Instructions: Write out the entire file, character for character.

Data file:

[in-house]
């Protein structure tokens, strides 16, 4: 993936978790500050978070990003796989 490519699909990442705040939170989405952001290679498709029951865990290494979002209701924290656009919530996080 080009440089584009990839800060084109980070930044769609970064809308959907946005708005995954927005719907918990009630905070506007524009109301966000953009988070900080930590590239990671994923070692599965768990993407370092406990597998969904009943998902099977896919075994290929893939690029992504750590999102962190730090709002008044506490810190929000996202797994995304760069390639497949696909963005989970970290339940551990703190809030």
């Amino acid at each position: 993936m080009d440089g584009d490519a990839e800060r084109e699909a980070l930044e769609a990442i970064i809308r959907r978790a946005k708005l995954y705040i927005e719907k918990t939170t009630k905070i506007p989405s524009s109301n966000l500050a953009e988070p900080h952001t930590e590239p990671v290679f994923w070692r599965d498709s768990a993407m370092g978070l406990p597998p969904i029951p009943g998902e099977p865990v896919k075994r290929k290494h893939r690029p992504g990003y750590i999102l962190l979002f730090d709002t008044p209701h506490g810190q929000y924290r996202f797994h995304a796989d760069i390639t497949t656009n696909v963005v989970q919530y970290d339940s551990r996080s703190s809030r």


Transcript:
[in-house]
């Protein structure tokens, strides 16, 4: 993936978790500050978070990003796989 490519699909990442705040939170989405952001290679498709029951865990290494979002209701924290656009919530996080 080009440089584009990839800060084109980070930044769609970064809308959907946005708005995954927005719907918990009630905070506007524009109301966000953009988070900080930590590239990671994923070692599965768990993407370092406990597998969904009943998902099977896919075994290929893939690029992504750590999102962190730090709002008044506490810190929000996202797994995304760069390639497949696909963005989970970290339940551990703190809030």
């Amino acid at each position: 993936m080009d440089g584009d490519a990839e800060r084109e699909a980070l930044e769609a990442i970064i809308r959907r978790a946005k708005l995954y705040i927005e719907k918990t939170t009630k905070i506007p989405s524009s109301n966000l500050a953009e988070p900080h952001t930590e590239p990671v290679f994923w070692r599965d498709s768990a993407m370092g978070l406990p597998p969904i029951p009943g998902e099977p865990v896919k075994r290929k290494h893939r690029p992504g990003y750590i999102l962190l979002f730090d709002t008044p209701h506490g810190q929000y924290r996202f797994h995304a796989d760069i390639t497949t656009n696909v963005v989970q919530y970290d339940s551990r996080s703190s809030r």